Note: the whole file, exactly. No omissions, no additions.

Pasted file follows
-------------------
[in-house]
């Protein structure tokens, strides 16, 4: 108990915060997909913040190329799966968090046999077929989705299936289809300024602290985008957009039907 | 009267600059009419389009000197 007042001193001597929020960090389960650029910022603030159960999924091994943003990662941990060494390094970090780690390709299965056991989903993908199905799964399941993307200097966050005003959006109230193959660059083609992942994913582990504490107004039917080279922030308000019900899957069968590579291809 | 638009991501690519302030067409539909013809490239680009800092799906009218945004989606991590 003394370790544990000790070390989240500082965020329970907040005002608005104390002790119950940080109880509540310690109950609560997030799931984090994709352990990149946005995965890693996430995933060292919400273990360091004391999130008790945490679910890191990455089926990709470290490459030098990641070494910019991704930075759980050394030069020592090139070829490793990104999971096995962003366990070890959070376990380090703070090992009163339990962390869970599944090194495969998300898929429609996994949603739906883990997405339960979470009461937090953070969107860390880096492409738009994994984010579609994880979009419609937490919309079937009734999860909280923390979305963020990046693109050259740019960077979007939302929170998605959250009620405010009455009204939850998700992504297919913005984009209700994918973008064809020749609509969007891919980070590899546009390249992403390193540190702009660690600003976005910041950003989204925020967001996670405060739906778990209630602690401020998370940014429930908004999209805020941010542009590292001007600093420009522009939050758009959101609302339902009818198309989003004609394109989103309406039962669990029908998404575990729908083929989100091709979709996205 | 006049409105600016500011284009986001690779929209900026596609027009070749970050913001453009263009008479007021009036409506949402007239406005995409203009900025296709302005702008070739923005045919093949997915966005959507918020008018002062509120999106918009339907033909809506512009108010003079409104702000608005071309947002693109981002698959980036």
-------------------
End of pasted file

[in-house]
């Protein structure tokens, strides 16, 4: 108990915060997909913040190329799966968090046999077929989705299936289809300024602290985008957009039907 | 009267600059009419389009000197 007042001193001597929020960090389960650029910022603030159960999924091994943003990662941990060494390094970090780690390709299965056991989903993908199905799964399941993307200097966050005003959006109230193959660059083609992942994913582990504490107004039917080279922030308000019900899957069968590579291809 | 638009991501690519302030067409539909013809490239680009800092799906009218945004989606991590 003394370790544990000790070390989240500082965020329970907040005002608005104390002790119950940080109880509540310690109950609560997030799931984090994709352990990149946005995965890693996430995933060292919400273990360091004391999130008790945490679910890191990455089926990709470290490459030098990641070494910019991704930075759980050394030069020592090139070829490793990104999971096995962003366990070890959070376990380090703070090992009163339990962390869970599944090194495969998300898929429609996994949603739906883990997405339960979470009461937090953070969107860390880096492409738009994994984010579609994880979009419609937490919309079937009734999860909280923390979305963020990046693109050259740019960077979007939302929170998605959250009620405010009455009204939850998700992504297919913005984009209700994918973008064809020749609509969007891919980070590899546009390249992403390193540190702009660690600003976005910041950003989204925020967001996670405060739906778990209630602690401020998370940014429930908004999209805020941010542009590292001007600093420009522009939050758009959101609302339902009818198309989003004609394109989103309406039962669990029908998404575990729908083929989100091709979709996205 | 006049409105600016500011284009986001690779929209900026596609027009070749970050913001453009263009008479007021009036409506949402007239406005995409203009900025296709302005702008070739923005045919093949997915966005959507918020008018002062509120999106918009339907033909809506512009108010003079409104702000608005071309947002693109981002698959980036």